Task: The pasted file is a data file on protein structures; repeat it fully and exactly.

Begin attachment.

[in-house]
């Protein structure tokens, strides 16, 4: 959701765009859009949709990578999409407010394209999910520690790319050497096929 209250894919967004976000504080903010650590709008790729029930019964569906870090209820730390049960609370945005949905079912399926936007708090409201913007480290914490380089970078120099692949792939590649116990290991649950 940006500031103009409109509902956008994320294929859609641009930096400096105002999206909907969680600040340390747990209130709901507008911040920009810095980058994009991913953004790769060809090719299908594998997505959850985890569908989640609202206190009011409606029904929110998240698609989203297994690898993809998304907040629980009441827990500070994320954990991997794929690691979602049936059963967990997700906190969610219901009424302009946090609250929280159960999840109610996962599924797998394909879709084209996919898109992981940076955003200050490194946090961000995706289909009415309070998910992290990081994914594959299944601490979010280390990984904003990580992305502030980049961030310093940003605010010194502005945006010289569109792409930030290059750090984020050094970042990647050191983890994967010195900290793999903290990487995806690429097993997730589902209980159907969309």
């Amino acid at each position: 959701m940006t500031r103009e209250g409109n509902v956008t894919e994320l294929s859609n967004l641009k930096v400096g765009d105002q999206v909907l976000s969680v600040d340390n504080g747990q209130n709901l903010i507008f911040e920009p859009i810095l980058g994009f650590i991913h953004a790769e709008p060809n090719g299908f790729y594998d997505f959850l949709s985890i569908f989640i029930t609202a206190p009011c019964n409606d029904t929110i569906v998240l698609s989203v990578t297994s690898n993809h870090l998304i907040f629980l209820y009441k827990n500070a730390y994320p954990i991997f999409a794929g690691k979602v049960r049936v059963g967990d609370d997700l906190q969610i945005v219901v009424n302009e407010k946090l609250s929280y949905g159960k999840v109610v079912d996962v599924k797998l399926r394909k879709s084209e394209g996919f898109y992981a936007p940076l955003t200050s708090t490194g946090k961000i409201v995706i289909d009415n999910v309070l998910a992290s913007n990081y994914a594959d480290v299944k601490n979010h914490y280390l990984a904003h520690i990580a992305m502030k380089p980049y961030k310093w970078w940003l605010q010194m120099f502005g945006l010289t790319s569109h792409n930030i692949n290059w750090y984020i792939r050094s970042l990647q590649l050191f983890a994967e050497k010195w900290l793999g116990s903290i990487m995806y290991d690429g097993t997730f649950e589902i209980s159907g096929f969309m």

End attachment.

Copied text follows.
[in-house]
């Protein structure tokens, strides 16, 4: 959701765009859009949709990578999409407010394209999910520690790319050497096929 209250894919967004976000504080903010650590709008790729029930019964569906870090209820730390049960609370945005949905079912399926936007708090409201913007480290914490380089970078120099692949792939590649116990290991649950 940006500031103009409109509902956008994320294929859609641009930096400096105002999206909907969680600040340390747990209130709901507008911040920009810095980058994009991913953004790769060809090719299908594998997505959850985890569908989640609202206190009011409606029904929110998240698609989203297994690898993809998304907040629980009441827990500070994320954990991997794929690691979602049936059963967990997700906190969610219901009424302009946090609250929280159960999840109610996962599924797998394909879709084209996919898109992981940076955003200050490194946090961000995706289909009415309070998910992290990081994914594959299944601490979010280390990984904003990580992305502030980049961030310093940003605010010194502005945006010289569109792409930030290059750090984020050094970042990647050191983890994967010195900290793999903290990487995806690429097993997730589902209980159907969309």
């Amino acid at each position: 959701m940006t500031r103009e209250g409109n509902v956008t894919e994320l294929s859609n967004l641009k930096v400096g765009d105002q999206v909907l976000s969680v600040d340390n504080g747990q209130n709901l903010i507008f911040e920009p859009i810095l980058g994009f650590i991913h953004a790769e709008p060809n090719g299908f790729y594998d997505f959850l949709s985890i569908f989640i029930t609202a206190p009011c019964n409606d029904t929110i569906v998240l698609s989203v990578t297994s690898n993809h870090l998304i907040f629980l209820y009441k827990n500070a730390y994320p954990i991997f999409a794929g690691k979602v049960r049936v059963g967990d609370d997700l906190q969610i945005v219901v009424n302009e407010k946090l609250s929280y949905g159960k999840v109610v079912d996962v599924k797998l399926r394909k879709s084209e394209g996919f898109y992981a936007p940076l955003t200050s708090t490194g946090k961000i409201v995706i289909d009415n999910v309070l998910a992290s913007n990081y994914a594959d480290v299944k601490n979010h914490y280390l990984a904003h520690i990580a992305m502030k380089p980049y961030k310093w970078w940003l605010q010194m120099f502005g945006l010289t790319s569109h792409n930030i692949n290059w750090y984020i792939r050094s970042l990647q590649l050191f983890a994967e050497k010195w900290l793999g116990s903290i990487m995806y290991d690429g097993t997730f649950e589902i209980s159907g096929f969309m």